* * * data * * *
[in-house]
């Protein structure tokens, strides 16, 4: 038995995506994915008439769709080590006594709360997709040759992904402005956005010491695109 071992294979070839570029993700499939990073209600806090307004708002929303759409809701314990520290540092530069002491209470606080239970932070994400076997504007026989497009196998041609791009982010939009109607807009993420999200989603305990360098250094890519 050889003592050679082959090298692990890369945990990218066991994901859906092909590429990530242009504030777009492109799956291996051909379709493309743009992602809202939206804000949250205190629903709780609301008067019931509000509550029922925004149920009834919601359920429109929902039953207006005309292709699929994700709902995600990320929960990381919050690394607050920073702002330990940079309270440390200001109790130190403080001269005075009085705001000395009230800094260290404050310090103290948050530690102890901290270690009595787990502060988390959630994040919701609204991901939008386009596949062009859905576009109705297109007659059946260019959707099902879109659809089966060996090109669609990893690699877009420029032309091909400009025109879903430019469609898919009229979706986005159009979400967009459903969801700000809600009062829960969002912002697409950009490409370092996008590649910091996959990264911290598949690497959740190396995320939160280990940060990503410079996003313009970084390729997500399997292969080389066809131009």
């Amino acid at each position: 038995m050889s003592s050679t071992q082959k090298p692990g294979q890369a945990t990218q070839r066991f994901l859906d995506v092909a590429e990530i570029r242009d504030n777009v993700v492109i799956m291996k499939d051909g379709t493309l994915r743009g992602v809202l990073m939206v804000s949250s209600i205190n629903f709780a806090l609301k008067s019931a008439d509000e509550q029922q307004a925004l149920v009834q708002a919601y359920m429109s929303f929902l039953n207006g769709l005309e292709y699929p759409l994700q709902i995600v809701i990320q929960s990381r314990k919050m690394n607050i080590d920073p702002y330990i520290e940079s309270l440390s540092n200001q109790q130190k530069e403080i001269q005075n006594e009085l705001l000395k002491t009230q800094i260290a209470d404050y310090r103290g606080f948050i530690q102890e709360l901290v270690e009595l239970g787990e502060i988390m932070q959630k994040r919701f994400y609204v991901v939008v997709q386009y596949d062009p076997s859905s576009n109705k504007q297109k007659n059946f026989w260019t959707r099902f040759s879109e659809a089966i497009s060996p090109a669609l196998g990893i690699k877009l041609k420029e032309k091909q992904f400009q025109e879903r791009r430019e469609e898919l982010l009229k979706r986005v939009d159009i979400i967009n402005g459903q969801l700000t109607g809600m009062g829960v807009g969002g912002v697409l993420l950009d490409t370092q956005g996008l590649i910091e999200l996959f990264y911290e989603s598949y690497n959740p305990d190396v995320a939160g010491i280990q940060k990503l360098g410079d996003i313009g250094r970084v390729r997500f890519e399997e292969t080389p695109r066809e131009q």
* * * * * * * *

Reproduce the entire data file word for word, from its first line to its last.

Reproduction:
[in-house]
């Protein structure tokens, strides 16, 4: 038995995506994915008439769709080590006594709360997709040759992904402005956005010491695109 071992294979070839570029993700499939990073209600806090307004708002929303759409809701314990520290540092530069002491209470606080239970932070994400076997504007026989497009196998041609791009982010939009109607807009993420999200989603305990360098250094890519 050889003592050679082959090298692990890369945990990218066991994901859906092909590429990530242009504030777009492109799956291996051909379709493309743009992602809202939206804000949250205190629903709780609301008067019931509000509550029922925004149920009834919601359920429109929902039953207006005309292709699929994700709902995600990320929960990381919050690394607050920073702002330990940079309270440390200001109790130190403080001269005075009085705001000395009230800094260290404050310090103290948050530690102890901290270690009595787990502060988390959630994040919701609204991901939008386009596949062009859905576009109705297109007659059946260019959707099902879109659809089966060996090109669609990893690699877009420029032309091909400009025109879903430019469609898919009229979706986005159009979400967009459903969801700000809600009062829960969002912002697409950009490409370092996008590649910091996959990264911290598949690497959740190396995320939160280990940060990503410079996003313009970084390729997500399997292969080389066809131009």
């Amino acid at each position: 038995m050889s003592s050679t071992q082959k090298p692990g294979q890369a945990t990218q070839r066991f994901l859906d995506v092909a590429e990530i570029r242009d504030n777009v993700v492109i799956m291996k499939d051909g379709t493309l994915r743009g992602v809202l990073m939206v804000s949250s209600i205190n629903f709780a806090l609301k008067s019931a008439d509000e509550q029922q307004a925004l149920v009834q708002a919601y359920m429109s929303f929902l039953n207006g769709l005309e292709y699929p759409l994700q709902i995600v809701i990320q929960s990381r314990k919050m690394n607050i080590d920073p702002y330990i520290e940079s309270l440390s540092n200001q109790q130190k530069e403080i001269q005075n006594e009085l705001l000395k002491t009230q800094i260290a209470d404050y310090r103290g606080f948050i530690q102890e709360l901290v270690e009595l239970g787990e502060i988390m932070q959630k994040r919701f994400y609204v991901v939008v997709q386009y596949d062009p076997s859905s576009n109705k504007q297109k007659n059946f026989w260019t959707r099902f040759s879109e659809a089966i497009s060996p090109a669609l196998g990893i690699k877009l041609k420029e032309k091909q992904f400009q025109e879903r791009r430019e469609e898919l982010l009229k979706r986005v939009d159009i979400i967009n402005g459903q969801l700000t109607g809600m009062g829960v807009g969002g912002v697409l993420l950009d490409t370092q956005g996008l590649i910091e999200l996959f990264y911290e989603s598949y690497n959740p305990d190396v995320a939160g010491i280990q940060k990503l360098g410079d996003i313009g250094r970084v390729r997500f890519e399997e292969t080389p695109r066809e131009q």